While technically still within London’s city limits, Kew Gardens feels a world away. The vast park is nestled in the leafy Richmond suburb along a southwest bend of the River Thames. Thanks to convenient train access, a Kew Gardens day trip is an easy and relaxing way to escape the hustle and bustle of Central London.
A part of the Royal Botanic Gardens, Kew has one of the largest and most diverse plant collections in the world. UNESCO recognizes Kew Gardens for its significant contributions to horticulture and landscape design. Each area, from the Chinese Pavilion to the Great Broad Walk Borders, has been expertly cultivated. And the great variety of plantings means you are sure to see things blooming year-round. I was fortunate to visit in April when the tulips were out and the spectacular Rhododendron Dell looked like an enchanted flower forest.
In the Arboretum, you’ll find over 14,000 trees including ancient oaks and giant redwoods. The tallest sequoia tops out at 40 meters and you’ll have to crane your neck to take it all in. I felt like I was back in California for a second.
Large Victorian glasshouses protect Kew’s collections of rare and exotic plants from around the world. The Palm House contains an entire rainforest, while the Temperate House focuses on flora from more moderate climates. In the Princess of Wales Conservatory, you can stroll through several different ecosystems, from deserts to tropical islands. This is also where you will find the ever popular carnivorous plants, like Venus flytraps and pitcher plants.
Several of the glasshouses have elevated walkways, accessed by spiral staircases, to give you a birds-eye view of the treetops.
Kew Gardens were first planted in 1759 on the grounds of Kew Palace, home to Princess Augusta and her children. After Augusta’s eldest son was crowned King George III, it became a favorite weekend retreat for him, his wife, Queen Charlotte, and their 15 children. (Bridgerton fans will know this couple well, but the show was actually filmed at Hampton Court Palace.)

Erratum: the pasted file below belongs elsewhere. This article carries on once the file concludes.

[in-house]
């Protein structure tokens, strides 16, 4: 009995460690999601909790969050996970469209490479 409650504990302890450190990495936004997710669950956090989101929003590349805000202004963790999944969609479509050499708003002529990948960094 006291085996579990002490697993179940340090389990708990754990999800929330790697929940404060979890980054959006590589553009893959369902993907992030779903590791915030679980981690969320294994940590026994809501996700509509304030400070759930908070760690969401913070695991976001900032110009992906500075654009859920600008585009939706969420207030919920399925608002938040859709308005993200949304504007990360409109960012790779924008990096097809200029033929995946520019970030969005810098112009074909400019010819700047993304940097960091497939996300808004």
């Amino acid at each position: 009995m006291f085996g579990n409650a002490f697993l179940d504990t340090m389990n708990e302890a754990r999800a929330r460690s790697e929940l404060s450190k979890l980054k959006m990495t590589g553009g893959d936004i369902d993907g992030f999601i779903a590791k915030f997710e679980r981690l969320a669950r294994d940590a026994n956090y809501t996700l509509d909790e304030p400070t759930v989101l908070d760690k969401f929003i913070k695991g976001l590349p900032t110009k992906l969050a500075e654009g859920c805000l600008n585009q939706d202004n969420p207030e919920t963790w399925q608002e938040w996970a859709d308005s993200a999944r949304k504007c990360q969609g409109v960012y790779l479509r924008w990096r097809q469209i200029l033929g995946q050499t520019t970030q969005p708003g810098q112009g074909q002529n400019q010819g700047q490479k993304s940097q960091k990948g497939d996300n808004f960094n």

The idyllic residence eventually became more of a convalescence home as King George suffered through his mental illness. Queen Charlotte later died at Kew Palace, and the plaque that announced this tragic event to the public is on display inside. The mostly empty rooms provide some interesting historical anecdotes about the royal family, like the fact that George and Charlotte had over 50 illegitimate grandchildren! A few rooms have been recreated to show how the palace would have looked.
One of the newer additions to Kew Gardens is the Lake Crossing. This award-winning bridge spans a five-acre lake at the center of the park and is meant to encourage visits to less-popular sections. I found it a great way to get between the Rhododendron Dell and Temperate House.
Another striking modern art feature is The Hive. This honeycomb-shaped metal tower pays homage to bees and the important role they play in nature. The lights and sounds inside the installation are controlled by the buzzing of actual bees! Originally meant to be a temporary exhibit, The Hive is now a permanent fixture of Kew Gardens thanks to its immense popularity.
A Kew Gardens attraction that was sadly closed during my visit is the Great Pagoda. This Chinese-style brick tower was erected in 1762 and is set to reopen in 2023 after a major restoration. Views of London from the top of the 10-story pagoda are said to be quite impressive. I’m sorry I missed it!
There are several cafes and restaurants within Kew Gardens, as well as a fantastic gift shop. You can find details on the various options, as well as ticket prices and entry times online. There are also plenty of dining spots in the little village surrounding the Kew Gardens train station. It took me about an hour to get there from my London hotel. If you are wondering what else there is to do in London, don’t miss my detailed city guide!
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